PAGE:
The wealth section of the New York Times ran an article last week on the stresses of owning a vacation home. Writer Paul Andersen speaks from personal experience and interviews a variety of people under the title “If It Causes Stress, Is It Really a Vacation Home?”.
His four key headlines from the article:
- It’s Not an Investment
- It’s Less Relaxing
- It’s Time Consuming
- It’s Confounding
One of the main things that second home buyers over look is the amount of time, and money to take care of their home. The article quotes Milton Pedraza, CEO of the Luxury Institute, “Think of the 20 to 25 suppliers who come to your house for air-conditioning, heating, landscaping, the pool man, the plumber — now you’ve got to procure those same suppliers for another property,” he said. “If you have the money and it doesn’t mean anything to you from an investment point of view and you can hire the staff, then fine.”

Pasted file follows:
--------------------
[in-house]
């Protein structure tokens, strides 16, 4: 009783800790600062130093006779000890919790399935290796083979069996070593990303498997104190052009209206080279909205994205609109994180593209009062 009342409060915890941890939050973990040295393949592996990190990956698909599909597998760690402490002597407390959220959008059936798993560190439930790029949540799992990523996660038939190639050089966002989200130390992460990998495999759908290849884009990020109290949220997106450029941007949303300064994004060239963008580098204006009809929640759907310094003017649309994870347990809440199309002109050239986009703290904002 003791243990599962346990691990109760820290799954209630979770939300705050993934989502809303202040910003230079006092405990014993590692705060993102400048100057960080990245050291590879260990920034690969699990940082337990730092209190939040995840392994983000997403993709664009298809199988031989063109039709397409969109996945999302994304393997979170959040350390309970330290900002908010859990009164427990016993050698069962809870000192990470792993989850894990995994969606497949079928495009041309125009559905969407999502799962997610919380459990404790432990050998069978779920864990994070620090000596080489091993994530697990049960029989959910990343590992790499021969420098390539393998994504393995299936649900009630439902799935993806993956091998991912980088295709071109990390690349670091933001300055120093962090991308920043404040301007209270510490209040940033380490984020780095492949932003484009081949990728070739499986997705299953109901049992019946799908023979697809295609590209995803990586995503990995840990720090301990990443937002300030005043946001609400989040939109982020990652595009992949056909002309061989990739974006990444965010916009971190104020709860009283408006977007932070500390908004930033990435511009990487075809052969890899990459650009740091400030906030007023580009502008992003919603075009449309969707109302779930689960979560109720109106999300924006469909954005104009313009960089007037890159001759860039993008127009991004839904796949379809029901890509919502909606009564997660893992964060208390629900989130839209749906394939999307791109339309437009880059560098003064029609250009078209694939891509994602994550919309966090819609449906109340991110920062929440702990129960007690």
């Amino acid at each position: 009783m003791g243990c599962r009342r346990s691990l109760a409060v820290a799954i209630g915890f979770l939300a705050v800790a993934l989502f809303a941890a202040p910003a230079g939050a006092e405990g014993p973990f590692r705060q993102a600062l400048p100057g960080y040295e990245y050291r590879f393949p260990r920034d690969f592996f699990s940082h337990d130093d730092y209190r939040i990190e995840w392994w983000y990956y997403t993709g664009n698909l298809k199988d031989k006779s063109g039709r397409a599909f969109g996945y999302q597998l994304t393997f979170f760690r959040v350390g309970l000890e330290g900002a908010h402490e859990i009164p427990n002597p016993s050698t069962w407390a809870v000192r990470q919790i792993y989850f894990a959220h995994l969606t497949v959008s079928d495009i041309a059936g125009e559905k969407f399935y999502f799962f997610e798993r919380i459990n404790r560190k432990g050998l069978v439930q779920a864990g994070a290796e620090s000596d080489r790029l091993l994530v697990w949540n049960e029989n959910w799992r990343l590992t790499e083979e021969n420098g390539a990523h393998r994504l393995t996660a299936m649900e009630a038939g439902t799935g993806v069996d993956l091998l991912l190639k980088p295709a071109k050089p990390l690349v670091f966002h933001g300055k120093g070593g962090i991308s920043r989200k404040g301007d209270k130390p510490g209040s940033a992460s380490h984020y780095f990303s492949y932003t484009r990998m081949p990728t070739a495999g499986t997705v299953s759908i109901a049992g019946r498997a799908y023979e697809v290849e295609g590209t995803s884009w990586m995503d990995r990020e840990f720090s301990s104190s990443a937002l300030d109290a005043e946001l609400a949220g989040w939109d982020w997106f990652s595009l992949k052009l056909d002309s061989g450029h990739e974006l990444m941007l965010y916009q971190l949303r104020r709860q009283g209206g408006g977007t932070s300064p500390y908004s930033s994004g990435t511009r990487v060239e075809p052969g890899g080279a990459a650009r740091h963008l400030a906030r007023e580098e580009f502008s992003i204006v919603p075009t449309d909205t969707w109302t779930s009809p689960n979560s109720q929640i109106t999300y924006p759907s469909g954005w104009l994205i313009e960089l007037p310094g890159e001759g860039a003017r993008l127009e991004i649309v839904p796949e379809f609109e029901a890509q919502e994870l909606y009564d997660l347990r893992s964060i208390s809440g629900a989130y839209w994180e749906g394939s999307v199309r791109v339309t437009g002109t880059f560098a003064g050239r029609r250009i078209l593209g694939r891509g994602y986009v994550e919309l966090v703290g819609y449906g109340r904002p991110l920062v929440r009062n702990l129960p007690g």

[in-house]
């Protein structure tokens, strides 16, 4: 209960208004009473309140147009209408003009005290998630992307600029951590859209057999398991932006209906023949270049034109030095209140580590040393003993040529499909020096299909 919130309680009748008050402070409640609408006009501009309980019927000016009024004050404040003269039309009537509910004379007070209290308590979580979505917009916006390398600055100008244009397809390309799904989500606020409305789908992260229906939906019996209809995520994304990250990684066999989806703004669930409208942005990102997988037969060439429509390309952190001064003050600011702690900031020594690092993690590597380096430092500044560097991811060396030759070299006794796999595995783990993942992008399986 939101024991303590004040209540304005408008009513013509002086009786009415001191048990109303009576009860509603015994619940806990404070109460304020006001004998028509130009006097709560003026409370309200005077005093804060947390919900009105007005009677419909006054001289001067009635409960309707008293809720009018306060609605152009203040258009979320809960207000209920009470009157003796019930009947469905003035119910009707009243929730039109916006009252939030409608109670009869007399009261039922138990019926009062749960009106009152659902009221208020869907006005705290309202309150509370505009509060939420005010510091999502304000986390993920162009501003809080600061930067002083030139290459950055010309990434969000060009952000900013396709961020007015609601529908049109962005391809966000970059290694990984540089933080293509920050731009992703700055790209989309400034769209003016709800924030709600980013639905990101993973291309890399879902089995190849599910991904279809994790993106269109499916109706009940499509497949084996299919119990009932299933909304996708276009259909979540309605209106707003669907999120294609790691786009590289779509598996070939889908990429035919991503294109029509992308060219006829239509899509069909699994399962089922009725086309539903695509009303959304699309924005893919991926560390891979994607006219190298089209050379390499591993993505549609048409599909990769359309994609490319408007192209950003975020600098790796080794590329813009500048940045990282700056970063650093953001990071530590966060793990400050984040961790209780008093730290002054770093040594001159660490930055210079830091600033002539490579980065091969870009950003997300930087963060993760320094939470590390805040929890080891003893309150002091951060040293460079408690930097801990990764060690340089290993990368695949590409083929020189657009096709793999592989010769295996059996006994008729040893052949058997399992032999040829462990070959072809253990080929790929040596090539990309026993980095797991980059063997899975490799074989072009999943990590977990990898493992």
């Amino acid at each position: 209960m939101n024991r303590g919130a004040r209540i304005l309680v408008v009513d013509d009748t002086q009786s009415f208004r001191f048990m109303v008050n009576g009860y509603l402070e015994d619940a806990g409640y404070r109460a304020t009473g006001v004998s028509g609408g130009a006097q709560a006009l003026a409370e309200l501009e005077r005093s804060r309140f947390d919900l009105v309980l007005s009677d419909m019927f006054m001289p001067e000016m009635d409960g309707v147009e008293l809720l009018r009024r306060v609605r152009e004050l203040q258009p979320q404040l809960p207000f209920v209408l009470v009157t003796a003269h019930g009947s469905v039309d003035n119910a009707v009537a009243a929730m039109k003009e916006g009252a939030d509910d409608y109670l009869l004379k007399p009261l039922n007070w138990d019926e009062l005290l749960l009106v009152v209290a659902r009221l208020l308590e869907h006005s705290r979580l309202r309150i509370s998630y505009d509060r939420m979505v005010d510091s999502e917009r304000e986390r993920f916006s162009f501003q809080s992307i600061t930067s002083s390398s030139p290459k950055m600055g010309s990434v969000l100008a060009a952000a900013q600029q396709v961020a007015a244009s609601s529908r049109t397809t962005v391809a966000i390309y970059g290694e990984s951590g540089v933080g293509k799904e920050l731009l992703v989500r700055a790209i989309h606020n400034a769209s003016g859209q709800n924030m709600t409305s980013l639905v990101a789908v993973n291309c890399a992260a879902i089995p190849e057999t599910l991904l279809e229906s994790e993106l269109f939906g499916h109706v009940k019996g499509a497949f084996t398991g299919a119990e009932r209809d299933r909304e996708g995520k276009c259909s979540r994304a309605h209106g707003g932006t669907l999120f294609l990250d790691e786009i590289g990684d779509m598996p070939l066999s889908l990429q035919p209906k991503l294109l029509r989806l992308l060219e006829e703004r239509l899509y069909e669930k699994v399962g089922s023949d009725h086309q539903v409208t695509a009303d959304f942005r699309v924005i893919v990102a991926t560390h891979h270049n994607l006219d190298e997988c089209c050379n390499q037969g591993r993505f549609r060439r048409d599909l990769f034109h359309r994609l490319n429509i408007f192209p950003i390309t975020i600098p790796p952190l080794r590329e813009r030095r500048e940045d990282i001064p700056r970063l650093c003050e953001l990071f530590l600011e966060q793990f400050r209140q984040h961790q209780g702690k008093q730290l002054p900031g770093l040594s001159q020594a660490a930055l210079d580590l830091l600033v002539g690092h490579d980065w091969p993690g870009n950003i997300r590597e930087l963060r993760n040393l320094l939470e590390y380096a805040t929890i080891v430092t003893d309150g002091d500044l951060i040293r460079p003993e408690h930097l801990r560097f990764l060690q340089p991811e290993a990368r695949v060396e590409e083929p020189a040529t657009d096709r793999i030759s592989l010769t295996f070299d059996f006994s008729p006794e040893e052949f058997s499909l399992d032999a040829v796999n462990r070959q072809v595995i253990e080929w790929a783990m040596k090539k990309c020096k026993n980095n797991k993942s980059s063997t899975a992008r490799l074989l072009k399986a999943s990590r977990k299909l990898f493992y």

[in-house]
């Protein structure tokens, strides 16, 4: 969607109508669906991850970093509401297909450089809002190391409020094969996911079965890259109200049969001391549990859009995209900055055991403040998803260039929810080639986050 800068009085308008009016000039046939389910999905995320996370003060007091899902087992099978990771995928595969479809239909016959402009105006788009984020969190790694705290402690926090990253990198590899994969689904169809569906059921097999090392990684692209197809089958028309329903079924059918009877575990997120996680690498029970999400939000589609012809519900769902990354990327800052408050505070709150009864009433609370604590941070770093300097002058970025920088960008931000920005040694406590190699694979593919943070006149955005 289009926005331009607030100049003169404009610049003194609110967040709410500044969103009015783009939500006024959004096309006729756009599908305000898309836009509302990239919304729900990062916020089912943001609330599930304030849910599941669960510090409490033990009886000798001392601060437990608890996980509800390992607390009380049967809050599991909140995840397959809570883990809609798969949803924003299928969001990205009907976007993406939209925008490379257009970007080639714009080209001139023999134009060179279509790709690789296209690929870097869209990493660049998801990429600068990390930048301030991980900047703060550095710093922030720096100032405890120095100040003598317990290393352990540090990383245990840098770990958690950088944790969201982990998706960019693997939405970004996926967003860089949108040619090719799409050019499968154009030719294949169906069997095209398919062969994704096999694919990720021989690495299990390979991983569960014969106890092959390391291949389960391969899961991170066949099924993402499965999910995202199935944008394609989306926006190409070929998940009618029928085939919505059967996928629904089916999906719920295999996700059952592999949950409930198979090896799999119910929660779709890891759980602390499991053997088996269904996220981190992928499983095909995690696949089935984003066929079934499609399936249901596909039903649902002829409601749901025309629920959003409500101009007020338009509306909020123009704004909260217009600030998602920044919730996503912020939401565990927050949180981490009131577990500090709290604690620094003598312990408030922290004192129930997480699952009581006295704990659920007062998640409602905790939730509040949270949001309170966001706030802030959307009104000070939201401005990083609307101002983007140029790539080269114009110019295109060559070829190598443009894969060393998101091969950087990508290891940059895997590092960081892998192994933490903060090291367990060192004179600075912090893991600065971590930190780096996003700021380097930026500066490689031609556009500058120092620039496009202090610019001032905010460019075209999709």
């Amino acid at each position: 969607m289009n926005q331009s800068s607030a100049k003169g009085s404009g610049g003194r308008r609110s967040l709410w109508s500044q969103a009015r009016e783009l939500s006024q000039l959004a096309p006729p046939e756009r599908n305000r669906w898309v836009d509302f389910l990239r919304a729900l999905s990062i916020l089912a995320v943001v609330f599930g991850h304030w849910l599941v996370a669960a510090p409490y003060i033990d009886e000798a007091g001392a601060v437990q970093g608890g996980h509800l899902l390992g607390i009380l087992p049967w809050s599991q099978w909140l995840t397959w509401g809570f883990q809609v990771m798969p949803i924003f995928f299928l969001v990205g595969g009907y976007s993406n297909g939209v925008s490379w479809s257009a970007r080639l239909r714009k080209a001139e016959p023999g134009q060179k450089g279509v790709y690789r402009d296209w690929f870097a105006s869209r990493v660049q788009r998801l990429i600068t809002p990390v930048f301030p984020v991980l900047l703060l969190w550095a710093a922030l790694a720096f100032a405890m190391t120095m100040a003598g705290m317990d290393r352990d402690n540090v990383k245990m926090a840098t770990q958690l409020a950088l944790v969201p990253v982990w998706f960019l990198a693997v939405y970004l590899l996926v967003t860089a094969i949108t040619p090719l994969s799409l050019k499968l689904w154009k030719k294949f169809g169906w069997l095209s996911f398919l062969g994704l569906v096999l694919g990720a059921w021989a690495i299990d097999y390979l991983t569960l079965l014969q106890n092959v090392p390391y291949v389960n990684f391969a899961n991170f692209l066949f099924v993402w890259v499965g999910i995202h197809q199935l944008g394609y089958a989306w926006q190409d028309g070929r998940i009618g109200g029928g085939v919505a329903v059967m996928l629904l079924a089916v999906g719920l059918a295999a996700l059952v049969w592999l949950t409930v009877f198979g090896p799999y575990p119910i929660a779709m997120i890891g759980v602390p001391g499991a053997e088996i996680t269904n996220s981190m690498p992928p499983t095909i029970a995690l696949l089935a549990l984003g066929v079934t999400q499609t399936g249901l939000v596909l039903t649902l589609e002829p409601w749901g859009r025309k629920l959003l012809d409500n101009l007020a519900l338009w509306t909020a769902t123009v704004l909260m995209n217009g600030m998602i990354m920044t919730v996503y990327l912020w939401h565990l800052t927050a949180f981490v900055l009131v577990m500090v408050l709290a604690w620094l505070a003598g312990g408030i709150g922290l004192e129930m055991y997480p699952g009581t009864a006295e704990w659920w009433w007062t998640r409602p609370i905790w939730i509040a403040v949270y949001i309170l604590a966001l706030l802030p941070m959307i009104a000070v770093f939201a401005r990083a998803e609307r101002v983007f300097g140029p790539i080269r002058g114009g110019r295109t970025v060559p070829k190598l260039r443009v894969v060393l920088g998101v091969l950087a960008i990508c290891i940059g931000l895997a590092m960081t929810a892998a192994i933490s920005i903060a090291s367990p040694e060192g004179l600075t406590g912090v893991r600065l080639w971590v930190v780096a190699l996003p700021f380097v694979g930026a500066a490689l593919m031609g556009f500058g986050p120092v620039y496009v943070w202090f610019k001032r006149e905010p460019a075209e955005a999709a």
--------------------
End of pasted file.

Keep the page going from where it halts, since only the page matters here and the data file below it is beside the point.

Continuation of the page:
Looked at another way, our earlier articles have covered the reasons people buy into fractionals and residence clubs. No maintenance and lots of relaxation are high up the list of reasons, together with the five star service levels that many residences provide.
Andersen ends his article saying “But before you plunge into a second home, ask why you are doing it. In the end, staying in a hotel could be a lot more relaxing.” I’d add that destination clubs, private residence clubs or fractional homes are also worth considering, since they remove the stressful elements covered in the New York Times article.